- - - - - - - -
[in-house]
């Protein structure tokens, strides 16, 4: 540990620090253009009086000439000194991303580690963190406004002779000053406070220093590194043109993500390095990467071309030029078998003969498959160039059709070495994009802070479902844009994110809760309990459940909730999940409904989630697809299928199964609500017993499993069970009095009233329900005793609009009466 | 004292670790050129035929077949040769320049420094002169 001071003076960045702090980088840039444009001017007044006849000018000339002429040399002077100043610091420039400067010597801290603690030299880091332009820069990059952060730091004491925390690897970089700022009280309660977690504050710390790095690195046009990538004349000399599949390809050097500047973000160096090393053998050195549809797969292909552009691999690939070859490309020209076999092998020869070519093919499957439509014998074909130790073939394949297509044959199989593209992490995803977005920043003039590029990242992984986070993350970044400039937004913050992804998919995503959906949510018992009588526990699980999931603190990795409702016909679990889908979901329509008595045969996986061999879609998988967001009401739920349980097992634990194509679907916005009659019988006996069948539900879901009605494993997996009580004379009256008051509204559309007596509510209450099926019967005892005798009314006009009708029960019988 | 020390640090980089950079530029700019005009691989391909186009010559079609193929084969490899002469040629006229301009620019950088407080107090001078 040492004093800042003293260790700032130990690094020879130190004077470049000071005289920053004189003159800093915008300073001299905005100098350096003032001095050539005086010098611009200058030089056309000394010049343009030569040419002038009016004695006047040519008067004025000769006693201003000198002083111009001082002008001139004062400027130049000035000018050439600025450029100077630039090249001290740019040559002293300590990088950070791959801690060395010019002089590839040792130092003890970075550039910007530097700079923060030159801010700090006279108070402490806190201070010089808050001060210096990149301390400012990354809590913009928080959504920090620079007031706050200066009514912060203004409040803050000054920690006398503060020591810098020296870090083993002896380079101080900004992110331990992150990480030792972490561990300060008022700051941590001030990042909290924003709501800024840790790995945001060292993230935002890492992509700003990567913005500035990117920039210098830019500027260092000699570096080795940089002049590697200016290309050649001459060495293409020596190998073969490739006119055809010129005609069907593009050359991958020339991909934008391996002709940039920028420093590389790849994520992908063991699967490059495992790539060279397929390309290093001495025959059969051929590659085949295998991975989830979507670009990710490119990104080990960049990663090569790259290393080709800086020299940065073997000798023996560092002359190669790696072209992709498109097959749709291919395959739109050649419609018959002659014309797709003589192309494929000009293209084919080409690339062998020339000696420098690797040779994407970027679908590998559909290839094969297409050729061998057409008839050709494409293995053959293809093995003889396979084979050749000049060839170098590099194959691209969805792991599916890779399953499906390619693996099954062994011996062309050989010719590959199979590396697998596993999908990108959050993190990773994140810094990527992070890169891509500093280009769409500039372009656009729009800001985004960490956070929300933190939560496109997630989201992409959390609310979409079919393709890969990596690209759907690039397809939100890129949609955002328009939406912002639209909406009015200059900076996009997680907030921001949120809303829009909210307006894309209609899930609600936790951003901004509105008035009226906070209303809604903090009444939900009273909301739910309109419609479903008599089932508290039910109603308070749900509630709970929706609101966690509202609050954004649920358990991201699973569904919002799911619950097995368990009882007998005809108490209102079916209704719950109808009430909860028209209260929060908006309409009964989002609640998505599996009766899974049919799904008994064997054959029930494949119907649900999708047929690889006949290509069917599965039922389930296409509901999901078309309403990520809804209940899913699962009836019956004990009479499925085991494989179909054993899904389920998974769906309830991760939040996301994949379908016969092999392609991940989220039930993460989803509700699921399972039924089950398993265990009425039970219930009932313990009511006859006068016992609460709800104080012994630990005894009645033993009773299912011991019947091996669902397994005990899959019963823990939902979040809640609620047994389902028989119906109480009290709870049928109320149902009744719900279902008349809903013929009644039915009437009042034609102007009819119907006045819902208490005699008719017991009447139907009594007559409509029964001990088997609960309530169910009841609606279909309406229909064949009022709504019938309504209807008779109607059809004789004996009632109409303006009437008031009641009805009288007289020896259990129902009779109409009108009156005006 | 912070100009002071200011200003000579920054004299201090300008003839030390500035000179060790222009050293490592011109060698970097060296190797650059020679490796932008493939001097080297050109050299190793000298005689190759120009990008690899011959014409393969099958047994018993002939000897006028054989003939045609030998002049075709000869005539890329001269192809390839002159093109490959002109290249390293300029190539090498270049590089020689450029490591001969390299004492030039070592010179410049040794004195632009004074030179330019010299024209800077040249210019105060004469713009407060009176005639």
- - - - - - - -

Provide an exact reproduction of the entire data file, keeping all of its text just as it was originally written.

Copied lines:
[in-house]
């Protein structure tokens, strides 16, 4: 540990620090253009009086000439000194991303580690963190406004002779000053406070220093590194043109993500390095990467071309030029078998003969498959160039059709070495994009802070479902844009994110809760309990459940909730999940409904989630697809299928199964609500017993499993069970009095009233329900005793609009009466 | 004292670790050129035929077949040769320049420094002169 001071003076960045702090980088840039444009001017007044006849000018000339002429040399002077100043610091420039400067010597801290603690030299880091332009820069990059952060730091004491925390690897970089700022009280309660977690504050710390790095690195046009990538004349000399599949390809050097500047973000160096090393053998050195549809797969292909552009691999690939070859490309020209076999092998020869070519093919499957439509014998074909130790073939394949297509044959199989593209992490995803977005920043003039590029990242992984986070993350970044400039937004913050992804998919995503959906949510018992009588526990699980999931603190990795409702016909679990889908979901329509008595045969996986061999879609998988967001009401739920349980097992634990194509679907916005009659019988006996069948539900879901009605494993997996009580004379009256008051509204559309007596509510209450099926019967005892005798009314006009009708029960019988 | 020390640090980089950079530029700019005009691989391909186009010559079609193929084969490899002469040629006229301009620019950088407080107090001078 040492004093800042003293260790700032130990690094020879130190004077470049000071005289920053004189003159800093915008300073001299905005100098350096003032001095050539005086010098611009200058030089056309000394010049343009030569040419002038009016004695006047040519008067004025000769006693201003000198002083111009001082002008001139004062400027130049000035000018050439600025450029100077630039090249001290740019040559002293300590990088950070791959801690060395010019002089590839040792130092003890970075550039910007530097700079923060030159801010700090006279108070402490806190201070010089808050001060210096990149301390400012990354809590913009928080959504920090620079007031706050200066009514912060203004409040803050000054920690006398503060020591810098020296870090083993002896380079101080900004992110331990992150990480030792972490561990300060008022700051941590001030990042909290924003709501800024840790790995945001060292993230935002890492992509700003990567913005500035990117920039210098830019500027260092000699570096080795940089002049590697200016290309050649001459060495293409020596190998073969490739006119055809010129005609069907593009050359991958020339991909934008391996002709940039920028420093590389790849994520992908063991699967490059495992790539060279397929390309290093001495025959059969051929590659085949295998991975989830979507670009990710490119990104080990960049990663090569790259290393080709800086020299940065073997000798023996560092002359190669790696072209992709498109097959749709291919395959739109050649419609018959002659014309797709003589192309494929000009293209084919080409690339062998020339000696420098690797040779994407970027679908590998559909290839094969297409050729061998057409008839050709494409293995053959293809093995003889396979084979050749000049060839170098590099194959691209969805792991599916890779399953499906390619693996099954062994011996062309050989010719590959199979590396697998596993999908990108959050993190990773994140810094990527992070890169891509500093280009769409500039372009656009729009800001985004960490956070929300933190939560496109997630989201992409959390609310979409079919393709890969990596690209759907690039397809939100890129949609955002328009939406912002639209909406009015200059900076996009997680907030921001949120809303829009909210307006894309209609899930609600936790951003901004509105008035009226906070209303809604903090009444939900009273909301739910309109419609479903008599089932508290039910109603308070749900509630709970929706609101966690509202609050954004649920358990991201699973569904919002799911619950097995368990009882007998005809108490209102079916209704719950109808009430909860028209209260929060908006309409009964989002609640998505599996009766899974049919799904008994064997054959029930494949119907649900999708047929690889006949290509069917599965039922389930296409509901999901078309309403990520809804209940899913699962009836019956004990009479499925085991494989179909054993899904389920998974769906309830991760939040996301994949379908016969092999392609991940989220039930993460989803509700699921399972039924089950398993265990009425039970219930009932313990009511006859006068016992609460709800104080012994630990005894009645033993009773299912011991019947091996669902397994005990899959019963823990939902979040809640609620047994389902028989119906109480009290709870049928109320149902009744719900279902008349809903013929009644039915009437009042034609102007009819119907006045819902208490005699008719017991009447139907009594007559409509029964001990088997609960309530169910009841609606279909309406229909064949009022709504019938309504209807008779109607059809004789004996009632109409303006009437008031009641009805009288007289020896259990129902009779109409009108009156005006 | 912070100009002071200011200003000579920054004299201090300008003839030390500035000179060790222009050293490592011109060698970097060296190797650059020679490796932008493939001097080297050109050299190793000298005689190759120009990008690899011959014409393969099958047994018993002939000897006028054989003939045609030998002049075709000869005539890329001269192809390839002159093109490959002109290249390293300029190539090498270049590089020689450029490591001969390299004492030039070592010179410049040794004195632009004074030179330019010299024209800077040249210019105060004469713009407060009176005639």